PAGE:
A brief one-stop guide to Typing for beginners

Touch typing is a skill that everyone is looking for to upgrade their skills. Typing without seeing the keyboard is a daunting task at first. With precise strategy on conquering touch typing, we can make typing a second nature to us.

Why touch typing is important?

It solves the bad process of not focussing on what you write rather than writing. When you are looking at the keyboard to type the letters, there is a barrier of flow.

Before starting the journey of touch typing, know your speed using 10FastFingers. Do a test and note down your speed. There one rule in this test, never look at the keyboard. (Don’t worry if you can’t type without seeing keys, just try)

  • What is WPM?
    • It is words that you are able to type in a minute, it determines the speed of your typing.
If you're in knowledge work & academia know why touch-typing is essential for academia and the other 6 benefits of touch typing. (like decreased fatigue, productivity, health-wise, etc).
  • Recommended typing goals (level wise)
    • Beginner – 30 WPM
    • Intermidiate Beginner – 50 WPM
    • Intermidiate Advanced – 60+ WPM
Type fast

There are three stages of learning in touch typing.

Level 1 – Beginner Stage

Level 1 of this guide will give you the confidence to type without looking at the keyboard at a slow pace. This will make you develop the muscle memory of each button situated on your keyboard.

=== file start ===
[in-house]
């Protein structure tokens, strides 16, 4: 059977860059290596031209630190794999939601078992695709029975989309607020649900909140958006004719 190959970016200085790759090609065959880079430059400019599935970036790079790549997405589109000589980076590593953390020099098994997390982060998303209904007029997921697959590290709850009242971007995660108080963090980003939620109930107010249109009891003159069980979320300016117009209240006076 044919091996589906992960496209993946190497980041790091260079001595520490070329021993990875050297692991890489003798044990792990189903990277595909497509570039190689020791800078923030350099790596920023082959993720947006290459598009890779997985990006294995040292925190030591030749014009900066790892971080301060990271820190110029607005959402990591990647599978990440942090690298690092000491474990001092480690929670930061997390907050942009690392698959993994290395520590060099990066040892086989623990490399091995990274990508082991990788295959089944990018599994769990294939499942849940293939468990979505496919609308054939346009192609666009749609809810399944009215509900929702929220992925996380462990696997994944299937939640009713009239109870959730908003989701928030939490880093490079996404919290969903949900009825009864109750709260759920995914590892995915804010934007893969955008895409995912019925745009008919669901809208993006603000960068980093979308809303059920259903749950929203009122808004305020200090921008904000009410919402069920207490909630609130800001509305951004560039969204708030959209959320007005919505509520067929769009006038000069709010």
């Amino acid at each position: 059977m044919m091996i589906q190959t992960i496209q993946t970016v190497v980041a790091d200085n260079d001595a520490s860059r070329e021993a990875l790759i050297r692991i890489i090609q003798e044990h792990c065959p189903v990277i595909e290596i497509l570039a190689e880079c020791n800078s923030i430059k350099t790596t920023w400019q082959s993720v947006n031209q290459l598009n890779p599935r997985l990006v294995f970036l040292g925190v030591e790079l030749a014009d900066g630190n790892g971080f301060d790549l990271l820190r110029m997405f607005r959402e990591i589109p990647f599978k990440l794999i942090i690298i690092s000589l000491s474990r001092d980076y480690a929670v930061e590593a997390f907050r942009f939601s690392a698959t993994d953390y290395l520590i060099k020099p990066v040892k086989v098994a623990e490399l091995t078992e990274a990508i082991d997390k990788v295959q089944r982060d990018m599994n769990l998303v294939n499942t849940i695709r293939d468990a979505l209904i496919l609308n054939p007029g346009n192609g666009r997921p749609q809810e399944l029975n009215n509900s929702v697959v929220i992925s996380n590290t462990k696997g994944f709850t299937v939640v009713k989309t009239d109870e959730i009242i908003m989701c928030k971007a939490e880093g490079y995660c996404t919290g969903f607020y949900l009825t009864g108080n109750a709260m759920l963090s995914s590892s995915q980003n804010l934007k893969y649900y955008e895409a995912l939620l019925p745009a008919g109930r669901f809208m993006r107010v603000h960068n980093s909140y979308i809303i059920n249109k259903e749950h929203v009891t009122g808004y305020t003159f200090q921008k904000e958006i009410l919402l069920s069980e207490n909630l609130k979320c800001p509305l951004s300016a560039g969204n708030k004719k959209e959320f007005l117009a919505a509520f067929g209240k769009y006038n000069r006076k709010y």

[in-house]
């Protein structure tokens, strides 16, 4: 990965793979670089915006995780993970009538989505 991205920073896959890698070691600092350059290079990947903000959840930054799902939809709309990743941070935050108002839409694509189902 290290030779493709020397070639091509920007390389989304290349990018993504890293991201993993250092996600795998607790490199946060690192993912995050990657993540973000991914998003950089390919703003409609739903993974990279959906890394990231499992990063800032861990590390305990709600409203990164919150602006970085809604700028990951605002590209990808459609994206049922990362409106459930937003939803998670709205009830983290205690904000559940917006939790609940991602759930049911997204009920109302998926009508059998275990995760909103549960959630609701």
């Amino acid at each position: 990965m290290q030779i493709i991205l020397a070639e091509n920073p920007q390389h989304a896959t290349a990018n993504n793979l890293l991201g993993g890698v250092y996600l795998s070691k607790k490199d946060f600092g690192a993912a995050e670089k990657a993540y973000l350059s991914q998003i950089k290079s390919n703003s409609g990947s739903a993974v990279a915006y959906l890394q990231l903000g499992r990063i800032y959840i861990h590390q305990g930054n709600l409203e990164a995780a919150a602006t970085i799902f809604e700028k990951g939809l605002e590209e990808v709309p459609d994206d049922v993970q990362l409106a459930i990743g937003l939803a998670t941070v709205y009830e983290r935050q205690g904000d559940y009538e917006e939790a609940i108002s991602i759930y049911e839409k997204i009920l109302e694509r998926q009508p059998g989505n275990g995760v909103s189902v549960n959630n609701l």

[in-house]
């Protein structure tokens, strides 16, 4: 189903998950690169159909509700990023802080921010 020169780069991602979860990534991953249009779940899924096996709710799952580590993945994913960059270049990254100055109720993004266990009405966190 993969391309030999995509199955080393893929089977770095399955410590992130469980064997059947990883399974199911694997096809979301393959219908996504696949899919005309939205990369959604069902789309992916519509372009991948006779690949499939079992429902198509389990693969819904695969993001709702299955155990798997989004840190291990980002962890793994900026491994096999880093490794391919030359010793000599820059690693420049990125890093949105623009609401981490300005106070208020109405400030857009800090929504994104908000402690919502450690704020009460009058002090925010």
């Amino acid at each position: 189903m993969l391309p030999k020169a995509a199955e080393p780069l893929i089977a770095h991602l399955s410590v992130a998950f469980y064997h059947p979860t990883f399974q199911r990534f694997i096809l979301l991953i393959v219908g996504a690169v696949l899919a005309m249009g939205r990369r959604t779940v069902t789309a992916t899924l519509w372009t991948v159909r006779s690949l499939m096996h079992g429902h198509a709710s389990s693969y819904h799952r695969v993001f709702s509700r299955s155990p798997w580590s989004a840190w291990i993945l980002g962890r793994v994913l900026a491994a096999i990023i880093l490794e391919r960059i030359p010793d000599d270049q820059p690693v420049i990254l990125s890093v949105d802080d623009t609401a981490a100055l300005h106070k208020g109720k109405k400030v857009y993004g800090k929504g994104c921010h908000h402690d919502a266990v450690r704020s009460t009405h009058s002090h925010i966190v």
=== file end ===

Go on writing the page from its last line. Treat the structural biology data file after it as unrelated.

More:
• Training period – 1 day to 1 week (depends on your pace)
  • Resource – BBC Typing (tutor based on the proven scientific method)
  • Lessons to learn – keyboard layout, finger positioning, precision and accuracy
1.1: Fundamental Learning

BBC typing is your first resource. Make sure that you follow all the sets of lessons with care. With BBC typing, you will learn the basics of layouts and finger positioning. These are the fundamentals of learning to touch type.

1.2: Precision and Accuracy

Focus only on the accuracy and precision. Not on the speed.

Precision and accuracy:
  • Build precision through the elimination of indulging in backspaces.
  • Never delete the word that went wrong.
  • If a word goes wrong refresh the test that you are currently progressing through. (habituate for accuracy)
1.3: Practice Methodology for Level 1

Practicing daily on BBC typing until you’re familiar with keys and associated fingers. Everyday practicing will grow the habit of muscle memory in your brain.

Reference:- Almena Method - video Beginner typing lesson - article

*The Speed you want to achieve is 30 WPM (Words Per Minute).

Level 2 – Intermediate – Beginner

Enhancing the ability to improve your accuracy with speed and precision. This is done through repetition practise.

  • Training period – 1 week
  • Resource – Keybr.com (Algorithm training for isolation of characters training)
  • Lessons to learn – Reduction of errors, layout memorization through repetition of words, with more precision and accuracy
2.1: Repetition of keysets

Start the second week with keybr. Keybr uses unique machine learning techniques to understand what keys you struggle with, so you need to practice and go through each keyset for a unique set of repetitions done by the website.